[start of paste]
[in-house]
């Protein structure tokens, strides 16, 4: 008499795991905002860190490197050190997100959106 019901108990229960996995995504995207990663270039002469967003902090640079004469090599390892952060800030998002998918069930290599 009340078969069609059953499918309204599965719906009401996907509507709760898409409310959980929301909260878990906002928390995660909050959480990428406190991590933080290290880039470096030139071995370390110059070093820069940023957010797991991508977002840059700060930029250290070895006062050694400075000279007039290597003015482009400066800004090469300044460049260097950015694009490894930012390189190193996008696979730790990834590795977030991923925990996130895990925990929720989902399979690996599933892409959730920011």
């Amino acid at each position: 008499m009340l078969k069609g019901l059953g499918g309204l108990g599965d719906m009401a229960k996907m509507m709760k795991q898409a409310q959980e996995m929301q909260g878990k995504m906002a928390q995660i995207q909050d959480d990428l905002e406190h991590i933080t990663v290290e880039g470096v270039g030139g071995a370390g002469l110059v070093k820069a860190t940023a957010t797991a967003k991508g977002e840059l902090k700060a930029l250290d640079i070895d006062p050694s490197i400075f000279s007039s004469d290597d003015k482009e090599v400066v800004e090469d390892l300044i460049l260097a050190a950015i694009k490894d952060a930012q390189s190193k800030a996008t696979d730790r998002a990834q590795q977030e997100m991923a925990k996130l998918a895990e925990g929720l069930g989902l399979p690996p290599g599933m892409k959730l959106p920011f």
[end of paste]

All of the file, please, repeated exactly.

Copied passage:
[in-house]
């Protein structure tokens, strides 16, 4: 008499795991905002860190490197050190997100959106 019901108990229960996995995504995207990663270039002469967003902090640079004469090599390892952060800030998002998918069930290599 009340078969069609059953499918309204599965719906009401996907509507709760898409409310959980929301909260878990906002928390995660909050959480990428406190991590933080290290880039470096030139071995370390110059070093820069940023957010797991991508977002840059700060930029250290070895006062050694400075000279007039290597003015482009400066800004090469300044460049260097950015694009490894930012390189190193996008696979730790990834590795977030991923925990996130895990925990929720989902399979690996599933892409959730920011």
């Amino acid at each position: 008499m009340l078969k069609g019901l059953g499918g309204l108990g599965d719906m009401a229960k996907m509507m709760k795991q898409a409310q959980e996995m929301q909260g878990k995504m906002a928390q995660i995207q909050d959480d990428l905002e406190h991590i933080t990663v290290e880039g470096v270039g030139g071995a370390g002469l110059v070093k820069a860190t940023a957010t797991a967003k991508g977002e840059l902090k700060a930029l250290d640079i070895d006062p050694s490197i400075f000279s007039s004469d290597d003015k482009e090599v400066v800004e090469d390892l300044i460049l260097a050190a950015i694009k490894d952060a930012q390189s190193k800030a996008t696979d730790r998002a990834q590795q977030e997100m991923a925990k996130l998918a895990e925990g929720l069930g989902l399979p690996p290599g599933m892409k959730l959106p920011f």